back into the world of being a songwriter.
so I tried to work out on acoustic guitar how I had played it.
it wasn't easy since I knew it had been in an alternate tuning.
but by remembering the finger-picking method I had used
I was eventually able to recall the alternate tuning.
D A D E B E.
(I have always preferred simply alternate tunings
which don't require changing string gauges.)
it's an easy enough tuning,
you tune the low E down to D and the G down to E.

what happened next surprised and amazed me.
the more I fooled with the new chord shapes I could
achieve with this new tuning the more songs began
to pour out of me like someone had turned on
the creative faucet. I was inspired again!
the melodies came along at the same time
and uncharacteristically for me, so did many of the words.

songwriting is all about inspiration.

another inspiration I had was to do a hand tremelo effect
over the sound hole of the acoustic taylor
to make what sounds like a leslie slowing down.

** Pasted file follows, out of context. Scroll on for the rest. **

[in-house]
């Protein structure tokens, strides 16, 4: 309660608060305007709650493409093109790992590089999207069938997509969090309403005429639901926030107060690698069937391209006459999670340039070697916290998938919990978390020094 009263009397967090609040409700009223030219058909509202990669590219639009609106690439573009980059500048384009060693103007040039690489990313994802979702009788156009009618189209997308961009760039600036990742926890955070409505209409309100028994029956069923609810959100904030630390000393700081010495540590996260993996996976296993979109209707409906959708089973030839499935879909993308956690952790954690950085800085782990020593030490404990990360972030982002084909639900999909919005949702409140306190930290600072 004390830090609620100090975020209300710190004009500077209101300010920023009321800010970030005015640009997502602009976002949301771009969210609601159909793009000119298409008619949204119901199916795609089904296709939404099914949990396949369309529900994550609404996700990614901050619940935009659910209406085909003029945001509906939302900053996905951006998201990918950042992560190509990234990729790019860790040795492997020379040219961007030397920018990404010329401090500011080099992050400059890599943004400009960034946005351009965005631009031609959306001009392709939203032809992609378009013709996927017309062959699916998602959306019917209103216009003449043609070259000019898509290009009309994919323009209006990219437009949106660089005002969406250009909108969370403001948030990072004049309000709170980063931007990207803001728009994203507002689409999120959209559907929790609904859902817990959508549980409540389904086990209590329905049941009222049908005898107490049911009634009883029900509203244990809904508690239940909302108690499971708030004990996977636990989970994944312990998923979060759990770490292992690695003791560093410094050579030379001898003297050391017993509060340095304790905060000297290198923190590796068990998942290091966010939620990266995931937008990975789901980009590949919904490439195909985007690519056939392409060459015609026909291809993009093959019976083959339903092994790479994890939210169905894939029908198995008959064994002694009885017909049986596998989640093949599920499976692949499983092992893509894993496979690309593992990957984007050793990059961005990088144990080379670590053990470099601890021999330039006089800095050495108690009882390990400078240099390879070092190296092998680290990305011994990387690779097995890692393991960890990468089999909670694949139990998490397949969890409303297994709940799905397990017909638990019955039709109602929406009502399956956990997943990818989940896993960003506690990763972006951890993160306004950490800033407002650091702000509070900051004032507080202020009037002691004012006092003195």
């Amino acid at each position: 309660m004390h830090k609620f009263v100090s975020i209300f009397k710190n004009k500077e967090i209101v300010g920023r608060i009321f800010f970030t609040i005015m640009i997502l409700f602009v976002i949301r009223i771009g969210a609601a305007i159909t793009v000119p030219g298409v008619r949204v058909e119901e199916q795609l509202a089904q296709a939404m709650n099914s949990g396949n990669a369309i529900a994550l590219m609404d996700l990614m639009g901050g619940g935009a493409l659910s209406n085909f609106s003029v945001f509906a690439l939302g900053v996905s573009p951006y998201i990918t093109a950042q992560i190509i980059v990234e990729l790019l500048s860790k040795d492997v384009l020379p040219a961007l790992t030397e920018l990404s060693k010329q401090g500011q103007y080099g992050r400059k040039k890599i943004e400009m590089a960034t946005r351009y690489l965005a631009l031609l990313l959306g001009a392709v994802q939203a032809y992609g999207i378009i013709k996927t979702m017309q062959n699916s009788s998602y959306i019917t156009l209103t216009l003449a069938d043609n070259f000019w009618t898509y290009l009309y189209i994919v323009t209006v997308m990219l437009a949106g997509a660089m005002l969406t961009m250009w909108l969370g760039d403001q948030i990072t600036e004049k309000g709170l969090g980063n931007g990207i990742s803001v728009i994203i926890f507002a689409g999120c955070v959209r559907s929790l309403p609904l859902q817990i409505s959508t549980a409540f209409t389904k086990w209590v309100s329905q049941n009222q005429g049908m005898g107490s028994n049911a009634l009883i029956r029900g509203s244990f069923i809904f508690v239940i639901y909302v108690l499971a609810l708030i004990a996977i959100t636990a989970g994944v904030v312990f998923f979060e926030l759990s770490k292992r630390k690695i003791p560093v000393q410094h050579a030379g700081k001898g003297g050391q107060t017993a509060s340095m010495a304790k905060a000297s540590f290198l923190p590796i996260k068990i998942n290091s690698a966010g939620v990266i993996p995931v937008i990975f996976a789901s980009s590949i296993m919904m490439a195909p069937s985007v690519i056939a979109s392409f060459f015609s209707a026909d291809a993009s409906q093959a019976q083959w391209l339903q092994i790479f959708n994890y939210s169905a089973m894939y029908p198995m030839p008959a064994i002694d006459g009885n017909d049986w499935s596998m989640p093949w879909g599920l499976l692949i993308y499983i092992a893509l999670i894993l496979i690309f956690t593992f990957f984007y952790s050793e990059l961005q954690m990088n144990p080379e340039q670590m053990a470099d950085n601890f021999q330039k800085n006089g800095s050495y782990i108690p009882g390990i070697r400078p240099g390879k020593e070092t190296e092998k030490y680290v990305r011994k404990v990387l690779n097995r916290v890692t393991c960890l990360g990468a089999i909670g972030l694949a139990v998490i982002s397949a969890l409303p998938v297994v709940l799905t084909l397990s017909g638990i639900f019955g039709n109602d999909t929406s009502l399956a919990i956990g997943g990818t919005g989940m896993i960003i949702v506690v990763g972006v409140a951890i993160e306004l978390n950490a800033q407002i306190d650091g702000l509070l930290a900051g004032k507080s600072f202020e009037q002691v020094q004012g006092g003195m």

I've never seen anyone else do it
so it was an exciting discovery.
I'm going to post a yourtube of the effect.

naturally the first song daniel and I recorded was picture show.
but the first version was too slow and in the wrong key
so last week I re-recorded a much better take.
this week I plan to add the vocals, orchestration, and bongos.
it is only 2 minutes long.

in the new studiobelew a yamaha motif keyboard
is the centerpiece. able to be utilized for everything from
samples to midi sequences it is the perfect tool for arrangers,
or songwriters, and is used in many movie and tv scores.
as soon as I got my yamaha motif I began writing with it.

the second song daniel and I recorded was written entirely
on the yamaha and has a "synthesizer pad and groove track-feel"
unlike anything I normally use on my records.
back in the day is a phrase I often encounter watching
one of my few favorite tv shows: pawn stars.
the old man on the show (known as "the old man")